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    Author(s): William J. Zielinski; Steven T. Gellman
    Date: 1999
    Source: Conservation Biology 13(1):160-167
    Publication Series: Miscellaneous Publication
    PDF: View PDF  (1.4 MB)

    Description

    Most of the old-growth redwood (Sequoia sempervirens) in Calfornia has been cut; regenerating forests will probably never resemble those that were harvested, and what old growth remains on private land occurs in small, isolated remnant patches. The landscapes in which these stands occur differ so markedly from their original condition that their value as habitat to many species of wildlife, including bats, is unknown. Previous research in unfragmented redwood forests demonstrated that bats use basal hollows in oldgrowth redwoods as roosts. We sought to determine whether bats use similar old-growth trees as roosts when they occur in small, remnant patches of isolated old growth on commercial forest land. We compared bat occurrence in remnant and contiguous stands by collecting guano in traps suspended in hollows and by monitoring flight activity with ultrasonic bat detectors. Hollows in trees within the remnant stands had significantly more guano deposited per tree than the trees within the contiguous forest. The mean numbers of bat passes per night were statistically indistinguishable between the two treatments, although mean flight activity in the remnant stands was greater than in the contiguous forest. Bats frequently used basal hollows in small (<5 ha) stands of remnant old growth, which may be due to the closer proximity of remnants to stream courses, to their greater interface with edge where foraging success may be greater, or to the fact that the lower density of hollow-bearing trees in remnants than in contiguous forest favored greater use per tree. Significant use of small, residual old-growth redwood provides reason to maintain these remnants in managed landscapes as potentially important habitat for forest bats.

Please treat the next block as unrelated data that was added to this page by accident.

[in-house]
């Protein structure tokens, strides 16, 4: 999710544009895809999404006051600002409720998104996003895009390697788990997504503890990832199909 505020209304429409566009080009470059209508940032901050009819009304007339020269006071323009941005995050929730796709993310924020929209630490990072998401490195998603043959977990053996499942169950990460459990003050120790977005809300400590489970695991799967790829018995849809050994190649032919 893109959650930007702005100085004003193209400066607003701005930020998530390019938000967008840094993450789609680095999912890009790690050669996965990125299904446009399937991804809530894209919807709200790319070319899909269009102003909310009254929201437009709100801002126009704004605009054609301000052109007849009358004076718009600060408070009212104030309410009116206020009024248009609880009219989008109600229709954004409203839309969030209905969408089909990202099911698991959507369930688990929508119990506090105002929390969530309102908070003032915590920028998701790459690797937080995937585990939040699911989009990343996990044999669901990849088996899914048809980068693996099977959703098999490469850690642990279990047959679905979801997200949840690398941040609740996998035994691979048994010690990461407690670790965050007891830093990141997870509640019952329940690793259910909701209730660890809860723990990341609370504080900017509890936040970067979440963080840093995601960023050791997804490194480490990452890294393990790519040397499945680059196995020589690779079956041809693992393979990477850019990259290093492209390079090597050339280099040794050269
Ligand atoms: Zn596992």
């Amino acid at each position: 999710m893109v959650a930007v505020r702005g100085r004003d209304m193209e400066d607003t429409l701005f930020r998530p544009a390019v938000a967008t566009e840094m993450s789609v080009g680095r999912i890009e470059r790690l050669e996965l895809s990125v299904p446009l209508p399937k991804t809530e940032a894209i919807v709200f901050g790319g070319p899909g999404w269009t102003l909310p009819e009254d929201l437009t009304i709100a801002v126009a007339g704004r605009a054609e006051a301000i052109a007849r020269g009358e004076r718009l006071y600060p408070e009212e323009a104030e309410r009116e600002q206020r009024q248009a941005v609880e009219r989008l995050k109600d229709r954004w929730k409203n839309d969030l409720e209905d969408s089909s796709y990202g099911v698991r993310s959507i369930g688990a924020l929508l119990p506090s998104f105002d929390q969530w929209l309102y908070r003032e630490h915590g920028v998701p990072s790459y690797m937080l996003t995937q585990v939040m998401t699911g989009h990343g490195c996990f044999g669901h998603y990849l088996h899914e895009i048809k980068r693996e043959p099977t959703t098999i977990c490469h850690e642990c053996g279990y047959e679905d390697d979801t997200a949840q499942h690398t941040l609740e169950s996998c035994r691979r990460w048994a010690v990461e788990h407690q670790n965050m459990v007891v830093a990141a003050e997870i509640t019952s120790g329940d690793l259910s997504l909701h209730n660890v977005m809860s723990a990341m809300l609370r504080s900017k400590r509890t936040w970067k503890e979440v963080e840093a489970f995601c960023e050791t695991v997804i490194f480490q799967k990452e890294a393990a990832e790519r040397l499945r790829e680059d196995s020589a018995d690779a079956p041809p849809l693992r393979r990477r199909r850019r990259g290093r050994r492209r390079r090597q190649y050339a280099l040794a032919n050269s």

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    Citation

    Zielinski, William J.; Gellman, Steven T. 1999. Bat use of remnant old-growth redwood stands. Conservation Biology 13(1):160-167

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